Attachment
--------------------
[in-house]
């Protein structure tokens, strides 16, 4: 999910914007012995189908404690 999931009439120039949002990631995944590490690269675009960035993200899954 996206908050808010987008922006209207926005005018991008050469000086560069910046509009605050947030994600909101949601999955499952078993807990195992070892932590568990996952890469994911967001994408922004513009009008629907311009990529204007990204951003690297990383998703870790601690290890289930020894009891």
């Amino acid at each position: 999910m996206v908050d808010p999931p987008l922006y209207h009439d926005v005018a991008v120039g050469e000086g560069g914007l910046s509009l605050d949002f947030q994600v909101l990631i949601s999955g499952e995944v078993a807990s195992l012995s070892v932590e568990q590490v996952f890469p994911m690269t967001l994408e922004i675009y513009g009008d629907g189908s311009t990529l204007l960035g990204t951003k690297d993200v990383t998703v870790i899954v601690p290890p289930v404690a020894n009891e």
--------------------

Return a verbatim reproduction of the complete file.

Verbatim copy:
[in-house]
């Protein structure tokens, strides 16, 4: 999910914007012995189908404690 999931009439120039949002990631995944590490690269675009960035993200899954 996206908050808010987008922006209207926005005018991008050469000086560069910046509009605050947030994600909101949601999955499952078993807990195992070892932590568990996952890469994911967001994408922004513009009008629907311009990529204007990204951003690297990383998703870790601690290890289930020894009891």
């Amino acid at each position: 999910m996206v908050d808010p999931p987008l922006y209207h009439d926005v005018a991008v120039g050469e000086g560069g914007l910046s509009l605050d949002f947030q994600v909101l990631i949601s999955g499952e995944v078993a807990s195992l012995s070892v932590e568990q590490v996952f890469p994911m690269t967001l994408e922004i675009y513009g009008d629907g189908s311009t990529l204007l960035g990204t951003k690297d993200v990383t998703v870790i899954v601690p290890p289930v404690a020894n009891e």